As you develop your business plan, you’ll need to estimate the taxes you will owe.

Simple assumption

For planning purposes these are based on simple mathematics. Your estimated tax (usually in the profit and loss) is the product of multiplying pre-tax profits by your anticipated tax rate. This simple, powerful estimator is excellent in most cases. You could make it a lot more complex with lookup functions for graduated tax rates, or formulas to change tax treatment in different countries, or for loss situations. Still, this is about planning, not accounting, and simple is good. The estimated tax rate is easy to understand and easy to apply. You get a lot more planning power from a simple and obvious estimated input than from a complex, hard-to-follow formula.

However, if you have a string of steady losses, it requires special attention. In that case, you need to be aware of tax treatments. You have a potential problem if you leave everything in default mode: you’ll end up with a projection that treats taxes as if the government pays you back when you lose money.

Exception to the rule

The illustration below shows an example of a company that projects losses through the first two years of the plan resulting in negative taxes. The problem is that the government doesn’t pay companies to lose money. A negative tax rate could end up showing in the tables.

Illustration: Negative taxes

Recommended solution

The solution to this potential problem is the tax rate assumption as shown in the illustration below, and your own follow up.

Specifically, to handle taxes for a business plan that has a long string of losses: Set the tax rate to zero for the period of losses.

If your plan projects making a profit later on, then you’ll have a loss carried forward tax advantage that will reduce the tax rate when there are profits. This should be a simple educated guess. Take whatever your tax rate would have been, and make it lower.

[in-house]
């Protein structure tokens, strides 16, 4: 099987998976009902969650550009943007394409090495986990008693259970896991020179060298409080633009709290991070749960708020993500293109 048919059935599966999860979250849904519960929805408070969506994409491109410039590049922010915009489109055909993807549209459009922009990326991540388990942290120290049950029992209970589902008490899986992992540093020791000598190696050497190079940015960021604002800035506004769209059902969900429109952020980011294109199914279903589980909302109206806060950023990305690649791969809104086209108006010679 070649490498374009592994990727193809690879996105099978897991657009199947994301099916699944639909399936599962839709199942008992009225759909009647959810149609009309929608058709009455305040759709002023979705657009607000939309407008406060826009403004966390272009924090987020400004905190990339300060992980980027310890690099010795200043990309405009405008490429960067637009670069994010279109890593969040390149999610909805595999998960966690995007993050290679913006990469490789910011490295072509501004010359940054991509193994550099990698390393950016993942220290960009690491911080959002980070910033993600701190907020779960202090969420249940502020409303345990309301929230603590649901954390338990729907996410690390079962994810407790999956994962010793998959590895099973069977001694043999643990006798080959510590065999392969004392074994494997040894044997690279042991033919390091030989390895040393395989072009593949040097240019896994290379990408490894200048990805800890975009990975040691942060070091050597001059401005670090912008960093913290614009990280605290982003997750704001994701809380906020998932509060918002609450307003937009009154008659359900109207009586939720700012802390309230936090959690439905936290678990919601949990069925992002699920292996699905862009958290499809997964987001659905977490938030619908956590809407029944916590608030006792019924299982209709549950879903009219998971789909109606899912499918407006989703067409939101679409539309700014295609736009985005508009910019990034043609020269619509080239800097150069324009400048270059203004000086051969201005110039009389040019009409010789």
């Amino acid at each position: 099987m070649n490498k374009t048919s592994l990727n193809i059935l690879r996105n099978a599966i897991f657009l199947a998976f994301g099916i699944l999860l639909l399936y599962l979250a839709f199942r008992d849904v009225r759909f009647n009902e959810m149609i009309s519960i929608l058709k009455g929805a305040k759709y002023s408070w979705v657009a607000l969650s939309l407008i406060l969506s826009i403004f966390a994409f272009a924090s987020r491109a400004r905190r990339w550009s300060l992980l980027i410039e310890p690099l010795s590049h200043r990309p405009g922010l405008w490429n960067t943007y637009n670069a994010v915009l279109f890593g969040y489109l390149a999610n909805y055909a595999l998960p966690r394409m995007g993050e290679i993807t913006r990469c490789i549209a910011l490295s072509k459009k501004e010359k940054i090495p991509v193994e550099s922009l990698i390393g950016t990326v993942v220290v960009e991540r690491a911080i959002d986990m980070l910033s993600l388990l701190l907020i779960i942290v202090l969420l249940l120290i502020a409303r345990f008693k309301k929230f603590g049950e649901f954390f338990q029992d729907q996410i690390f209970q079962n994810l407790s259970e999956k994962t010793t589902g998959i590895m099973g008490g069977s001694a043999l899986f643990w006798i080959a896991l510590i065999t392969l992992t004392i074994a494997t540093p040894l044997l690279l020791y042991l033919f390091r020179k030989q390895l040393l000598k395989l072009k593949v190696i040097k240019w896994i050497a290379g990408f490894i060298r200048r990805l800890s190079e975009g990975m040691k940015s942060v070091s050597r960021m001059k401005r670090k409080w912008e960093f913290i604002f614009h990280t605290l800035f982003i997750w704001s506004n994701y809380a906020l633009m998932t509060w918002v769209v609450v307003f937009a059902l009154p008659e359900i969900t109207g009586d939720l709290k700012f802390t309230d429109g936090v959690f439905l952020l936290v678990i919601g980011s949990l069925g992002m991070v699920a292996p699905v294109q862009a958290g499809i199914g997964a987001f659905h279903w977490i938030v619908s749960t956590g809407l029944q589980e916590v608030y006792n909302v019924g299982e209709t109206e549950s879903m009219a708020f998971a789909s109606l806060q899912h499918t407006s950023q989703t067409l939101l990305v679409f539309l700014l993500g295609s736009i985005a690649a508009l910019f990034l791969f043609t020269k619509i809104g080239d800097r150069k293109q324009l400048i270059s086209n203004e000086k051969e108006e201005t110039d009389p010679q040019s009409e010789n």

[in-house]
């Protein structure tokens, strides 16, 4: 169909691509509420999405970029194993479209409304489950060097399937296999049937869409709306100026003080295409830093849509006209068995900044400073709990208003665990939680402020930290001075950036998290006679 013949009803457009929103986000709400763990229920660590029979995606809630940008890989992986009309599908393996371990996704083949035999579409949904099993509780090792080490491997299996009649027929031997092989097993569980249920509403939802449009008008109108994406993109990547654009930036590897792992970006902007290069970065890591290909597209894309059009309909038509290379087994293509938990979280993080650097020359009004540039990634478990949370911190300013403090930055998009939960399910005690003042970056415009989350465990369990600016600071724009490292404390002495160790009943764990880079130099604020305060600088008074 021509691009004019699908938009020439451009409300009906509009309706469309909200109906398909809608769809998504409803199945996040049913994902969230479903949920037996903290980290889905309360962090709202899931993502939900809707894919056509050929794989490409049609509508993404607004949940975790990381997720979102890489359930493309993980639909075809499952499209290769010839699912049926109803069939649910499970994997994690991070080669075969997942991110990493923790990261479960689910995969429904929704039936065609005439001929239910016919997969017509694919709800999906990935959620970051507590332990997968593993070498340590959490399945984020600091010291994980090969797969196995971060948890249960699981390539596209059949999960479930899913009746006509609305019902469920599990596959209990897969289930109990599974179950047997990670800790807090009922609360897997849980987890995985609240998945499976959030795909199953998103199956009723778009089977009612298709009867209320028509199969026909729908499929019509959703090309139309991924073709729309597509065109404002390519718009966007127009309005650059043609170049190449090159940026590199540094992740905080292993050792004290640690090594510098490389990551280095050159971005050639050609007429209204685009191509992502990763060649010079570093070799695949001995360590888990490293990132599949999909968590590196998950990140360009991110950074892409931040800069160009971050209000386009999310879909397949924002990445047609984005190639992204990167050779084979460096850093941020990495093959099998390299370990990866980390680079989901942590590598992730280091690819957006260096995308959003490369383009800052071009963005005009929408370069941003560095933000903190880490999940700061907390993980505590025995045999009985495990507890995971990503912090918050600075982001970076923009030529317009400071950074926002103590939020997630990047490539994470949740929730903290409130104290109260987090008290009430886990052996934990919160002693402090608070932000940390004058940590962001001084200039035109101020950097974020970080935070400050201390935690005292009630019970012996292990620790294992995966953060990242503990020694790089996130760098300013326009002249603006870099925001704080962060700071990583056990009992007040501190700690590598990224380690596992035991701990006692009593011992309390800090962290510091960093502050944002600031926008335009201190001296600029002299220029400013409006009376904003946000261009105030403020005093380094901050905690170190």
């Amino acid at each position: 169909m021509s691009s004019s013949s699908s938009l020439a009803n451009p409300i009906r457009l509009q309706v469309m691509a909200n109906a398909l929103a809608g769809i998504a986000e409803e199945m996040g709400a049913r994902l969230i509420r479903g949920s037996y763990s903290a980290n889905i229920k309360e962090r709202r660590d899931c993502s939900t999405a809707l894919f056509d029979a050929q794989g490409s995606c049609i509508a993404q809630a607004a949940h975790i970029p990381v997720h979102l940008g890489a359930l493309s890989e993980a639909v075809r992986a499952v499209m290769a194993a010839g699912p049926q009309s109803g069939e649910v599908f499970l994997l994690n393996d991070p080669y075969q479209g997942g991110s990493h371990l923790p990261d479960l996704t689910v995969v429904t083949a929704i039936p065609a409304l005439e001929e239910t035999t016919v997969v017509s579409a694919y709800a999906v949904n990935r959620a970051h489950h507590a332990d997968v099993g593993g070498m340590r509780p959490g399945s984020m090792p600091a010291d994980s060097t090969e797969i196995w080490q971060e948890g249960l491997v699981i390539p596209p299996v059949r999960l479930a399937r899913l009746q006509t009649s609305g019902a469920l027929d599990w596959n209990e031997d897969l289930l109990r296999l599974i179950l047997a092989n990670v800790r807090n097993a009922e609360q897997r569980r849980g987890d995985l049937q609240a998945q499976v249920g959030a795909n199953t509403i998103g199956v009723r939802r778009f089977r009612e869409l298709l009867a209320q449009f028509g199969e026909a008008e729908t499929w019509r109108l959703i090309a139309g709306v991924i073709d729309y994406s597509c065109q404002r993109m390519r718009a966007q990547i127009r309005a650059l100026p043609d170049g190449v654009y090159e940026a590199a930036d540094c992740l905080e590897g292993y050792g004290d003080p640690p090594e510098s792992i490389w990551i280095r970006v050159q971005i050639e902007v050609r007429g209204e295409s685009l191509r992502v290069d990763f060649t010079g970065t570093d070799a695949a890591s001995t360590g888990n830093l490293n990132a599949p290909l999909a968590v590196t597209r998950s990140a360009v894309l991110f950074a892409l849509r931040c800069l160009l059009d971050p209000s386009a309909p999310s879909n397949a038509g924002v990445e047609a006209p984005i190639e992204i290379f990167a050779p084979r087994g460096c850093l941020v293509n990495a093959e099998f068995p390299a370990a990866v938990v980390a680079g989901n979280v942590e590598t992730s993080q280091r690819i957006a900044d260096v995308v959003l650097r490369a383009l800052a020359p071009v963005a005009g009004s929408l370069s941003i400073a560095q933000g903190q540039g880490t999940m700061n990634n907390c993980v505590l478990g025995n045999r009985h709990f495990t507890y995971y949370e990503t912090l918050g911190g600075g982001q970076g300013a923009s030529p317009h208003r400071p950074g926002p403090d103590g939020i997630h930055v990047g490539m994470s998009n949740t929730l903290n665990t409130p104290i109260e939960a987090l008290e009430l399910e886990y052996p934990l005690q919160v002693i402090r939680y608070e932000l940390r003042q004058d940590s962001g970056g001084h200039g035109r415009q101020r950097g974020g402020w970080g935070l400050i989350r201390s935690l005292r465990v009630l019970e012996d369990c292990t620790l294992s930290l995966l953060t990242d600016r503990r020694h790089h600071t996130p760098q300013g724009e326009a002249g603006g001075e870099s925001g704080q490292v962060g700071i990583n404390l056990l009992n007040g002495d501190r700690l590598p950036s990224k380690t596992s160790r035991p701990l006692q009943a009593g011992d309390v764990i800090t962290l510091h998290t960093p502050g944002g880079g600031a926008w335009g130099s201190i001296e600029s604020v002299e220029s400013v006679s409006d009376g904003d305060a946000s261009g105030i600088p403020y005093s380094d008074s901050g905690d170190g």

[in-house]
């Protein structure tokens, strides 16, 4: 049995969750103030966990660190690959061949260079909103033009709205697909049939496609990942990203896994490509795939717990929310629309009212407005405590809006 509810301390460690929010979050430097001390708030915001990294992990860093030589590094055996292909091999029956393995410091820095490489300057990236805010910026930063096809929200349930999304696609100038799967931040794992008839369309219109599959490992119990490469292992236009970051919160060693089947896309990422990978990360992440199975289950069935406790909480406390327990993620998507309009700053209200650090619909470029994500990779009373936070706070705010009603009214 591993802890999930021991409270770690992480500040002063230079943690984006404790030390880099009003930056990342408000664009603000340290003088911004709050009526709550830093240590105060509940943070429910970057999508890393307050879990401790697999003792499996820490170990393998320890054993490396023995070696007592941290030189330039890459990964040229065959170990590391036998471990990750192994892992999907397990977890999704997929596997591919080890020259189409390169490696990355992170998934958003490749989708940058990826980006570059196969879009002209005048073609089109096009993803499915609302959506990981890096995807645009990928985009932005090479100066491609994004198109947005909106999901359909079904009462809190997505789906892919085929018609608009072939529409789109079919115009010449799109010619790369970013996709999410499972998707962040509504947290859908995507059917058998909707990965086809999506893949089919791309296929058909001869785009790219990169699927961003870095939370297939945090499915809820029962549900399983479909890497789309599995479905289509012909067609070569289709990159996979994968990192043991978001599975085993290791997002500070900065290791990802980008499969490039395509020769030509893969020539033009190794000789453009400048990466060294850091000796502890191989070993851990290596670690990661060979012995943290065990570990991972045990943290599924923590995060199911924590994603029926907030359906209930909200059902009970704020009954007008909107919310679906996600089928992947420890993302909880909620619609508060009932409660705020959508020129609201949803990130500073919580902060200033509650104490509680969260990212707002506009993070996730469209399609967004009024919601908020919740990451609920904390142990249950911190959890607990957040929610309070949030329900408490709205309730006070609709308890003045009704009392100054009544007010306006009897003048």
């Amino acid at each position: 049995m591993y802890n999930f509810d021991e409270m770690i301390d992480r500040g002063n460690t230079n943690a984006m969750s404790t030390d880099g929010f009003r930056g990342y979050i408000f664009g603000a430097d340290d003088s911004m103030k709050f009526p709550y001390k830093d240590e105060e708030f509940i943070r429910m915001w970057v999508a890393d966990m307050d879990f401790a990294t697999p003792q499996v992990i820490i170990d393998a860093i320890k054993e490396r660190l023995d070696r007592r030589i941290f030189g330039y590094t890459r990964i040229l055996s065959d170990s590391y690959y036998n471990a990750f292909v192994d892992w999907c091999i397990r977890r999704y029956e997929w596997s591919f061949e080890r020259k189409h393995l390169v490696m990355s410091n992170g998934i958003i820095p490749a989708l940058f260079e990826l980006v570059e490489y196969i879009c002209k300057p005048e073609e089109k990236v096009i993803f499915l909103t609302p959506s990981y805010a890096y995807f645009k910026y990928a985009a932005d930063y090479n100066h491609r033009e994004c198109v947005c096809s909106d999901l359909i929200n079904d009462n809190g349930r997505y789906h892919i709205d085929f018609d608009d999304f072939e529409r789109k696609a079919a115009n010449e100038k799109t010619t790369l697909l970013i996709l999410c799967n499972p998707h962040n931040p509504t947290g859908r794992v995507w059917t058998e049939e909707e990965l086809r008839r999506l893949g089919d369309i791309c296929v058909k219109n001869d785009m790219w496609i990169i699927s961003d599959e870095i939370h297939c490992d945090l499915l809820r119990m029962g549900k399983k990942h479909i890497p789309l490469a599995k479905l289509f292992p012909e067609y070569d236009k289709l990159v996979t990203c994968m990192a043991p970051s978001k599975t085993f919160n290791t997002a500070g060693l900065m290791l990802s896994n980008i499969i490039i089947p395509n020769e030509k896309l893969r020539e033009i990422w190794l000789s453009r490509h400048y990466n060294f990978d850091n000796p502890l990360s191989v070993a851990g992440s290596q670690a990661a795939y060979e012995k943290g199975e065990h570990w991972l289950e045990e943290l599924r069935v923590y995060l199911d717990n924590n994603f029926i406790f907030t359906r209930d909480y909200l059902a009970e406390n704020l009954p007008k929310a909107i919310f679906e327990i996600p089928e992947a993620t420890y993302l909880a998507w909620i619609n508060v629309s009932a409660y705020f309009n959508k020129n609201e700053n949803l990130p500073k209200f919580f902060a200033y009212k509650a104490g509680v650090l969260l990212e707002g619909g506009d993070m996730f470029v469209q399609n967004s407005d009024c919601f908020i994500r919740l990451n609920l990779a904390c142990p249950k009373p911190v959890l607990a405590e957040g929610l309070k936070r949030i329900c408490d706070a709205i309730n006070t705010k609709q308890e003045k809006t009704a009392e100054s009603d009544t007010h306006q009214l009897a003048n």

Illustration: Zero tax rate for loss periods

More detailed solution

If you insist on detailed mathematical calculations—and only because you insist—here’s more detail:

1. Take the sum of the losses.
(Example: \$100K).
2. Multiply the sum by your estimated tax rate (25%) when you make profits, and call that the loss carried forward.
(Example: \$100K * .25 = \$25K).
3. Subtract that amount (\$25K) from the tax estimate of the first profitable year.
(Example: if the tax estimate was \$50K at 25% rate, \$50K – \$25K = \$25K).
4. Change your estimated tax rate in the profitable year so the estimated tax is now equal to the reduced amount.
(Example: if estimated tax was \$50K at 25%, and your target tax is \$25K, then make your tax rate 12.5% for that first profitable year).
5. Explain the adjustment in text accompanying your General Assumptions or Profit and Loss table. The explanation can be this simple:
“Taxes are set at zero during the loss periods. The loss carried forward impact reduces the estimated tax rate during the profitable periods.”

Treat your negative tax situations carefully. If your financial tables inadvertently treat a negative tax liability as cash coming in to your business, or as cash not spent the real impact on your business will come as a rude surprise.

Tim Berry is the founder and chairman of Palo Alto Software and Bplans.com. Follow him on Twitter @Timberry.